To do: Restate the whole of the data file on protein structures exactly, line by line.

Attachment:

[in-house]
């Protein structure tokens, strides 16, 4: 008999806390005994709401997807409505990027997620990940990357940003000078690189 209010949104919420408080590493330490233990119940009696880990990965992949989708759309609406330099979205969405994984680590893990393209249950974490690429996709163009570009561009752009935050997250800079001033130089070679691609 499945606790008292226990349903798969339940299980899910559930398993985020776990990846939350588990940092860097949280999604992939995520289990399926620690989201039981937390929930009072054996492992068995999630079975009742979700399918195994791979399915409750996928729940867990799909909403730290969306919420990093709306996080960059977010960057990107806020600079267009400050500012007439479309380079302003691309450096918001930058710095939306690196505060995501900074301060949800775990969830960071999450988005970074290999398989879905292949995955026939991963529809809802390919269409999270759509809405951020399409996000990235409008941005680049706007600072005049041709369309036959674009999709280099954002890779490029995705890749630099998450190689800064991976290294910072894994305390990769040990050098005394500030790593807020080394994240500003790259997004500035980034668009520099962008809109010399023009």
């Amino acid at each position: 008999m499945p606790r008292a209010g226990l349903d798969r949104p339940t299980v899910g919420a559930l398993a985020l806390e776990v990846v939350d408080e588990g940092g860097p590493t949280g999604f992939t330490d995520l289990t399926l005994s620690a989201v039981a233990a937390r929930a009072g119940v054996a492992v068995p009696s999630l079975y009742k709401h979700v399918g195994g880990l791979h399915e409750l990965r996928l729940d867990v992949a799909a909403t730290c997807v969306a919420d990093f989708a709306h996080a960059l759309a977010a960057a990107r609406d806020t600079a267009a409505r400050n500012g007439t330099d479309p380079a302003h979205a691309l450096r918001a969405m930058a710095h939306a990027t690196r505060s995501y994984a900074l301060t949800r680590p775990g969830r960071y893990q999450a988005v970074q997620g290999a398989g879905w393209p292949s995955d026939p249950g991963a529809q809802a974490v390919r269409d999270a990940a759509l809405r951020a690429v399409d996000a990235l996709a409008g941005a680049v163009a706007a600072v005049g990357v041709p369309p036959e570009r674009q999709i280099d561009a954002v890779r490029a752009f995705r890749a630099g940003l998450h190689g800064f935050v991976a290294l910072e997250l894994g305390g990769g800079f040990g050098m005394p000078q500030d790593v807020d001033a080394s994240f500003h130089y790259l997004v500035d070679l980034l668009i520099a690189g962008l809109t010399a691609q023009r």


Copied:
[in-house]
């Protein structure tokens, strides 16, 4: 008999806390005994709401997807409505990027997620990940990357940003000078690189 209010949104919420408080590493330490233990119940009696880990990965992949989708759309609406330099979205969405994984680590893990393209249950974490690429996709163009570009561009752009935050997250800079001033130089070679691609 499945606790008292226990349903798969339940299980899910559930398993985020776990990846939350588990940092860097949280999604992939995520289990399926620690989201039981937390929930009072054996492992068995999630079975009742979700399918195994791979399915409750996928729940867990799909909403730290969306919420990093709306996080960059977010960057990107806020600079267009400050500012007439479309380079302003691309450096918001930058710095939306690196505060995501900074301060949800775990969830960071999450988005970074290999398989879905292949995955026939991963529809809802390919269409999270759509809405951020399409996000990235409008941005680049706007600072005049041709369309036959674009999709280099954002890779490029995705890749630099998450190689800064991976290294910072894994305390990769040990050098005394500030790593807020080394994240500003790259997004500035980034668009520099962008809109010399023009």
């Amino acid at each position: 008999m499945p606790r008292a209010g226990l349903d798969r949104p339940t299980v899910g919420a559930l398993a985020l806390e776990v990846v939350d408080e588990g940092g860097p590493t949280g999604f992939t330490d995520l289990t399926l005994s620690a989201v039981a233990a937390r929930a009072g119940v054996a492992v068995p009696s999630l079975y009742k709401h979700v399918g195994g880990l791979h399915e409750l990965r996928l729940d867990v992949a799909a909403t730290c997807v969306a919420d990093f989708a709306h996080a960059l759309a977010a960057a990107r609406d806020t600079a267009a409505r400050n500012g007439t330099d479309p380079a302003h979205a691309l450096r918001a969405m930058a710095h939306a990027t690196r505060s995501y994984a900074l301060t949800r680590p775990g969830r960071y893990q999450a988005v970074q997620g290999a398989g879905w393209p292949s995955d026939p249950g991963a529809q809802a974490v390919r269409d999270a990940a759509l809405r951020a690429v399409d996000a990235l996709a409008g941005a680049v163009a706007a600072v005049g990357v041709p369309p036959e570009r674009q999709i280099d561009a954002v890779r490029a752009f995705r890749a630099g940003l998450h190689g800064f935050v991976a290294l910072e997250l894994g305390g990769g800079f040990g050098m005394p000078q500030d790593v807020d001033a080394s994240f500003h130089y790259l997004v500035d070679l980034l668009i520099a690189g962008l809109t010399a691609q023009r």